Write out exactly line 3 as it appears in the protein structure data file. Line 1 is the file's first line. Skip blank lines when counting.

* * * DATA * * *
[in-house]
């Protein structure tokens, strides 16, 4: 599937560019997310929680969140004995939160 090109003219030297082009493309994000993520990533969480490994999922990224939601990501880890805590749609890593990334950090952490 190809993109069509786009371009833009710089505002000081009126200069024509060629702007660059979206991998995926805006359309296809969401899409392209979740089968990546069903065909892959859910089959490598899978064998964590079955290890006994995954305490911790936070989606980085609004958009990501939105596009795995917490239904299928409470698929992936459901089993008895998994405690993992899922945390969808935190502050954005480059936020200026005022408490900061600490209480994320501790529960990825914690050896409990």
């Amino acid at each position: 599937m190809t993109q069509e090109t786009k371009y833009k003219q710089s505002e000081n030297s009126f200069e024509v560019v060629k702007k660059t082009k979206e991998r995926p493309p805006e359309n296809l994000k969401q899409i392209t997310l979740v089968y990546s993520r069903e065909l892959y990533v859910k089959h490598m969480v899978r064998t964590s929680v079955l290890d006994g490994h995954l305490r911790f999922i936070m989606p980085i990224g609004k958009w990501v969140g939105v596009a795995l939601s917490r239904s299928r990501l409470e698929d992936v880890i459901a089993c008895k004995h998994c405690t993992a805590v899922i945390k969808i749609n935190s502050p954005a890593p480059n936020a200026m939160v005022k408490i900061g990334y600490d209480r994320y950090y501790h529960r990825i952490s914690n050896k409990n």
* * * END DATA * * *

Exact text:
């Amino acid at each position: 599937m190809t993109q069509e090109t786009k371009y833009k003219q710089s505002e000081n030297s009126f200069e024509v560019v060629k702007k660059t082009k979206e991998r995926p493309p805006e359309n296809l994000k969401q899409i392209t997310l979740v089968y990546s993520r069903e065909l892959y990533v859910k089959h490598m969480v899978r064998t964590s929680v079955l290890d006994g490994h995954l305490r911790f999922i936070m989606p980085i990224g609004k958009w990501v969140g939105v596009a795995l939601s917490r239904s299928r990501l409470e698929d992936v880890i459901a089993c008895k004995h998994c405690t993992a805590v899922i945390k969808i749609n935190s502050p954005a890593p480059n936020a200026m939160v005022k408490i900061g990334y600490d209480r994320y950090y501790h529960r990825i952490s914690n050896k409990n």